continual cheese

After one hundred sessions of Moldvay/Cook, the stalwart heroes of our Glantri campaign are taking a vacation in Ravenloft with OSRIC.  I’m only playing casually, but it’s my first exposure to the AD&D 1e ruleset, and it’s eye-opening.

the old man of the mountain loves the e.e.o.c.

For one thing, the ceiling is really low.  I’m mainly familiar with level caps from B/X, where they set in around 128K experience points for Halflings and around 600K points for Elves and Dwarves–in any case, far beyond anything we’ve ever achieved in three years of play, even in the comparatively Monty Haul White Sandbox game.  As a result, I had never understood the disdain for level caps I’d sometimes see online.  But in 1e, if you’re not careful, you can hit the level cap at around 30K, which is where we’re starting.  By that point, most races are already beginning to feel the pinch outside of their stereotypical classes.

Relatedly: what is up with the level cap for Assassins?  A Gnome with anything less than 17 Intelligence and 17 Dexterity tops out at Illusionist 5, but could reach level 8 as an Assassin.    Are you a Half-Elf with 16 Strength?  Well, you could reach Ranger 5 or Assassin 11.  Practically all of the races have greater room for advancement in the Assassins Guild than anywhere else.  I never knew the Black Hand was such a big believer in affirmative action hires.

shut up and give me the cheese

Due to character creation methods–4d6 drop lowest, arrange to taste, 1:1 stat swapping, 30K experience starting–we’ve got more cheddar than the state of Wisconsin, and that’s entirely by design.  We’re tromping into Castle Ravenloft with:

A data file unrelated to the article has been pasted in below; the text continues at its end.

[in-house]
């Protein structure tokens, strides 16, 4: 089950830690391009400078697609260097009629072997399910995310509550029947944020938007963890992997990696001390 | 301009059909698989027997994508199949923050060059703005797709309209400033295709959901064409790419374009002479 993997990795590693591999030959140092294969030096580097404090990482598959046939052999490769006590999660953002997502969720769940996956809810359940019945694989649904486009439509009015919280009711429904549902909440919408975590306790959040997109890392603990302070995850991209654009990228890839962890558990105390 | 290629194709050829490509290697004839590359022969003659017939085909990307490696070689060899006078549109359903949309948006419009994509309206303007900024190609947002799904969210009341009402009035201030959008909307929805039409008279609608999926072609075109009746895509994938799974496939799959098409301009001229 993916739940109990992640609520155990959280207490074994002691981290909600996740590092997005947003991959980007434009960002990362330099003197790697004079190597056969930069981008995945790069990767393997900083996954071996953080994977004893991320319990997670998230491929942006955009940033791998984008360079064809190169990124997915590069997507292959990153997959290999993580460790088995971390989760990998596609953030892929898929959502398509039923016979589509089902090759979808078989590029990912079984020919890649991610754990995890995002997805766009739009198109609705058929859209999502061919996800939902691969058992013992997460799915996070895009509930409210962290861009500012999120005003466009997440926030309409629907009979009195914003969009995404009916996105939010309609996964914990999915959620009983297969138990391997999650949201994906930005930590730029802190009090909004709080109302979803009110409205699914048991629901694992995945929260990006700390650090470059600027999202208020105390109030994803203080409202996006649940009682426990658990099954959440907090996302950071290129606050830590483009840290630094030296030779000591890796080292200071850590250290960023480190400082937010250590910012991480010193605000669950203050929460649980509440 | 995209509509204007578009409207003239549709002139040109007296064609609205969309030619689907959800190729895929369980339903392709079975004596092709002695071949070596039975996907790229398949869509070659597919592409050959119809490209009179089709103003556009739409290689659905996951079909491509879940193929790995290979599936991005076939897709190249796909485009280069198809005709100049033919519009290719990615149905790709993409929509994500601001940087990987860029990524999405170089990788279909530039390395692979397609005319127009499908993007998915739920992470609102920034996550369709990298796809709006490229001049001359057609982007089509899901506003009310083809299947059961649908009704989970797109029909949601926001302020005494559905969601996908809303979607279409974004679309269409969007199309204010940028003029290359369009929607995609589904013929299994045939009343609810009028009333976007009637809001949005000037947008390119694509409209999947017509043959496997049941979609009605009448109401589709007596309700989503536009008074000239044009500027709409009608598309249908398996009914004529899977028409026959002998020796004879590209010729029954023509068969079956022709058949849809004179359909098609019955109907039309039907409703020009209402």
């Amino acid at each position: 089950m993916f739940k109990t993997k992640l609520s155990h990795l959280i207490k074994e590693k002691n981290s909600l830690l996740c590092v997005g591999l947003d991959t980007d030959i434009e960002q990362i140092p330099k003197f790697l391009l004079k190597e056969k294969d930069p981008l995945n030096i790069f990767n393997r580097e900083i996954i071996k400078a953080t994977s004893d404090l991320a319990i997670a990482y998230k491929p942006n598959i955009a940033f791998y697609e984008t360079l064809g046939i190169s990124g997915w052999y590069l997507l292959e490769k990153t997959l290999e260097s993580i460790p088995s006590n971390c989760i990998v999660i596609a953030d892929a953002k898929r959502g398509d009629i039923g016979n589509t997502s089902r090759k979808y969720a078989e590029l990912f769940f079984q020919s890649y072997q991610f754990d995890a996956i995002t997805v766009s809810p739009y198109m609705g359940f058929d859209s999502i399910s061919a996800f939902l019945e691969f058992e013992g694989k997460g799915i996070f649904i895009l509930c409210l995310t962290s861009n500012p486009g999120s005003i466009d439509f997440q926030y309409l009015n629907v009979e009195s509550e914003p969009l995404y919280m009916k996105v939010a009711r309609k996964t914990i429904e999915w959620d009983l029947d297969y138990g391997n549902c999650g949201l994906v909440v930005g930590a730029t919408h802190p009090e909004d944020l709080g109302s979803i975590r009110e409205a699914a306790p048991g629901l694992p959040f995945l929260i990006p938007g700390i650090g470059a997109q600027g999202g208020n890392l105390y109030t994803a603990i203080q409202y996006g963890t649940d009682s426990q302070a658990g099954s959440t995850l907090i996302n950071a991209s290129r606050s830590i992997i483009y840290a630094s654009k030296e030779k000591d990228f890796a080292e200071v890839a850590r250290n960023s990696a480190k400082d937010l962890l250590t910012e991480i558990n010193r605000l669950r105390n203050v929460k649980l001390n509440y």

• Druid
  • Paladin
  • Elf Fighter/Thief with 18 Dex
  • Elf Fighter/Mage/Thief (gettin’ mediocre all over the place)
  • Half-Orc Fighter/Cleric (pro-wrestler, worships the Blood God, radioactive, wields a stop sign)
  • Elf Assassin with 17 Str and 18 Dex
  • Hengeyokai (Crane)  Shukenja
  • Half-Elf Fighter with 13 Str (that’s me)

I rolled pretty blandly, and I didn’t want to mess around with my stats since 4d6 drop lowest is plenty generous for my taste.  Fighter was the only class I could qualify for without being absolutely terrible.  It’s my first time in several years playing a Fighter.

Let us say that I am only holding my own due to force of personality.

Here is how twinked out we are: the Assassin and the Elf F/T both have Thief Abilities above 50%.  I didn’t realize there would ever come a time when a Thief was not statistically doomed to disappointment.  Maybe being an Elf with 18 Dex has something to do with it.

One of our companions is a Hengeyokai, a race from 1985’s Oriental Adventures.  Many of the Asians I know have a hard time digesting cheese, so they placed it all in this book for storage.  The Hengeyokai is basically a Were-__________, in this case a Were-Crane, so he can fly pretty much at will and has double-strength infravision.  He is also a Shukenja, which is like a lightly armored Cleric.  On first reading Oriental Adventures, the Shukenja looked like the least interesting class by far.  But, as always, I was mistaken.  The Shukenja’s spell list apparently includes such gems as Plot Dump, Locate McGuffin, Slay Named NPC, and Win Adventure.  All of which are second-level spells.